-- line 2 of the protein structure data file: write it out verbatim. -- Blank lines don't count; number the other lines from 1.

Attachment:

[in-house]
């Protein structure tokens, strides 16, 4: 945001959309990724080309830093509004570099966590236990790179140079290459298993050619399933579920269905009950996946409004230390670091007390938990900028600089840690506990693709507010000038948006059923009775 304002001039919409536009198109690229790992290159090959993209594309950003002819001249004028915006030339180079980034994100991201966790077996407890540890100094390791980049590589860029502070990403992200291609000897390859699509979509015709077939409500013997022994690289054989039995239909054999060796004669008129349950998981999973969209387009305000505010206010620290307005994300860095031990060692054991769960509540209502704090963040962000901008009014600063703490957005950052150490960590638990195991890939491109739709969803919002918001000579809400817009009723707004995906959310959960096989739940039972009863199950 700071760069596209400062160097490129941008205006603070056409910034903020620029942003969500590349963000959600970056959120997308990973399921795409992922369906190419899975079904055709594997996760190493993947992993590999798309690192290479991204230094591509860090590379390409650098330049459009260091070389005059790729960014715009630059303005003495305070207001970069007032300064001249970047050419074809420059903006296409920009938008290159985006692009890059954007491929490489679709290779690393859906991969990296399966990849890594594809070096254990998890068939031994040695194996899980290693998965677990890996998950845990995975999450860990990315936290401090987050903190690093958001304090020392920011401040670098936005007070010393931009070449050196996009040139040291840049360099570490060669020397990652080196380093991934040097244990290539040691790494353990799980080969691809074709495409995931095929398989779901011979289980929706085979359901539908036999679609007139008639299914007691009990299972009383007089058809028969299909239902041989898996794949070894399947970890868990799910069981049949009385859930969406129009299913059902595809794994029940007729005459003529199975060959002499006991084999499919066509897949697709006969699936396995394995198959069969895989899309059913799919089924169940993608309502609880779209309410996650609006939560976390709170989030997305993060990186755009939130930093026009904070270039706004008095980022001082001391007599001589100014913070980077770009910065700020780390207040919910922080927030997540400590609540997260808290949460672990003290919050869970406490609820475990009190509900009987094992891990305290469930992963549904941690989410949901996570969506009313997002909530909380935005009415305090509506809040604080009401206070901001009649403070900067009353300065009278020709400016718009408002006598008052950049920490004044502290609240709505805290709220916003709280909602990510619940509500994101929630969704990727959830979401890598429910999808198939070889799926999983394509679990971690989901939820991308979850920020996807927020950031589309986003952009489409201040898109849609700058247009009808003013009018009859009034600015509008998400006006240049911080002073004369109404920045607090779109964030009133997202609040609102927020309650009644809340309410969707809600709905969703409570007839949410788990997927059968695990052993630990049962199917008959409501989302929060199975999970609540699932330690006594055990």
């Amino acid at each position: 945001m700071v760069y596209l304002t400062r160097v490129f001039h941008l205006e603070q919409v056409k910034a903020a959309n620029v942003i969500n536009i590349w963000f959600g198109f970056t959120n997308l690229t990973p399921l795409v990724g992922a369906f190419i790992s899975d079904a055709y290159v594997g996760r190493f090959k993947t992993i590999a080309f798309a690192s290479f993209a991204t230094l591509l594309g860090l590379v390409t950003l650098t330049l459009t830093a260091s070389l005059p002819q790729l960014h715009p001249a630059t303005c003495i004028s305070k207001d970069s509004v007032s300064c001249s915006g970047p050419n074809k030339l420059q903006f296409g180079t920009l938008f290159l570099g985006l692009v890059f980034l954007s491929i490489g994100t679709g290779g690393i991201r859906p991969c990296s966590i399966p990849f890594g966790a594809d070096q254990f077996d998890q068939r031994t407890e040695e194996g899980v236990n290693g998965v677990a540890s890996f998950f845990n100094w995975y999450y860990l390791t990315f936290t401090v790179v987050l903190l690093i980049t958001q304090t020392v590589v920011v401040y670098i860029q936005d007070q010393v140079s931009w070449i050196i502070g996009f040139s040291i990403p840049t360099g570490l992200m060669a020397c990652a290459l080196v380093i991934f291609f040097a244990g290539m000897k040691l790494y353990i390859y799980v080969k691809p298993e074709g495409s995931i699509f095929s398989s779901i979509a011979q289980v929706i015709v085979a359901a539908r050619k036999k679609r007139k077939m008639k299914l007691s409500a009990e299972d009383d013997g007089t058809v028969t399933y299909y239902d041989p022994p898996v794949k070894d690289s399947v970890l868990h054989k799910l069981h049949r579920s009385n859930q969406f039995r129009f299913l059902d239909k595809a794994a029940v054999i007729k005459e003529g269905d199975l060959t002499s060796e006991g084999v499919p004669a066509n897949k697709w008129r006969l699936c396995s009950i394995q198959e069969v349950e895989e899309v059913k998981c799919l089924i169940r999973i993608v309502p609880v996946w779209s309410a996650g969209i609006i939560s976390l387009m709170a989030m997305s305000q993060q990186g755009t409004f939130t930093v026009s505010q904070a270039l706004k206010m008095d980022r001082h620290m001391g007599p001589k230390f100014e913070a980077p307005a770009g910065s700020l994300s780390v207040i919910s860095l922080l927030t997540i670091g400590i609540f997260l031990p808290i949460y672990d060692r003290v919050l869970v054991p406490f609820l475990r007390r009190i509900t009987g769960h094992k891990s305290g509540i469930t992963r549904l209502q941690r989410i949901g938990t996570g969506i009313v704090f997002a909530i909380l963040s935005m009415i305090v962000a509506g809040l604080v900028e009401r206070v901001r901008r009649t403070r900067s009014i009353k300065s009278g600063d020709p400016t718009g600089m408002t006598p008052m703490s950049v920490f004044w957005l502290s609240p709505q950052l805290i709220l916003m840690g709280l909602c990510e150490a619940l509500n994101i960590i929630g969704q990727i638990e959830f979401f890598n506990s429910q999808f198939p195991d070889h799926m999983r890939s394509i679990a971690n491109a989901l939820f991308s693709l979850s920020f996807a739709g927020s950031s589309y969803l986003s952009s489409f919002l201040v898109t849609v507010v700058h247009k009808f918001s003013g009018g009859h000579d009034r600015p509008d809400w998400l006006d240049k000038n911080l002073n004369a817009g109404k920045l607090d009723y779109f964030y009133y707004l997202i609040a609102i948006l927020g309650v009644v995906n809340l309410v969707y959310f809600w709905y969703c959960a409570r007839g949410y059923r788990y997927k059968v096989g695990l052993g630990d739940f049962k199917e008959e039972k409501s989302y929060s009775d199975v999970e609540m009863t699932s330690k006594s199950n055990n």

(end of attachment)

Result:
């Protein structure tokens, strides 16, 4: 945001959309990724080309830093509004570099966590236990790179140079290459298993050619399933579920269905009950996946409004230390670091007390938990900028600089840690506990693709507010000038948006059923009775 304002001039919409536009198109690229790992290159090959993209594309950003002819001249004028915006030339180079980034994100991201966790077996407890540890100094390791980049590589860029502070990403992200291609000897390859699509979509015709077939409500013997022994690289054989039995239909054999060796004669008129349950998981999973969209387009305000505010206010620290307005994300860095031990060692054991769960509540209502704090963040962000901008009014600063703490957005950052150490960590638990195991890939491109739709969803919002918001000579809400817009009723707004995906959310959960096989739940039972009863199950 700071760069596209400062160097490129941008205006603070056409910034903020620029942003969500590349963000959600970056959120997308990973399921795409992922369906190419899975079904055709594997996760190493993947992993590999798309690192290479991204230094591509860090590379390409650098330049459009260091070389005059790729960014715009630059303005003495305070207001970069007032300064001249970047050419074809420059903006296409920009938008290159985006692009890059954007491929490489679709290779690393859906991969990296399966990849890594594809070096254990998890068939031994040695194996899980290693998965677990890996998950845990995975999450860990990315936290401090987050903190690093958001304090020392920011401040670098936005007070010393931009070449050196996009040139040291840049360099570490060669020397990652080196380093991934040097244990290539040691790494353990799980080969691809074709495409995931095929398989779901011979289980929706085979359901539908036999679609007139008639299914007691009990299972009383007089058809028969299909239902041989898996794949070894399947970890868990799910069981049949009385859930969406129009299913059902595809794994029940007729005459003529199975060959002499006991084999499919066509897949697709006969699936396995394995198959069969895989899309059913799919089924169940993608309502609880779209309410996650609006939560976390709170989030997305993060990186755009939130930093026009904070270039706004008095980022001082001391007599001589100014913070980077770009910065700020780390207040919910922080927030997540400590609540997260808290949460672990003290919050869970406490609820475990009190509900009987094992891990305290469930992963549904941690989410949901996570969506009313997002909530909380935005009415305090509506809040604080009401206070901001009649403070900067009353300065009278020709400016718009408002006598008052950049920490004044502290609240709505805290709220916003709280909602990510619940509500994101929630969704990727959830979401890598429910999808198939070889799926999983394509679990971690989901939820991308979850920020996807927020950031589309986003952009489409201040898109849609700058247009009808003013009018009859009034600015509008998400006006240049911080002073004369109404920045607090779109964030009133997202609040609102927020309650009644809340309410969707809600709905969703409570007839949410788990997927059968695990052993630990049962199917008959409501989302929060199975999970609540699932330690006594055990």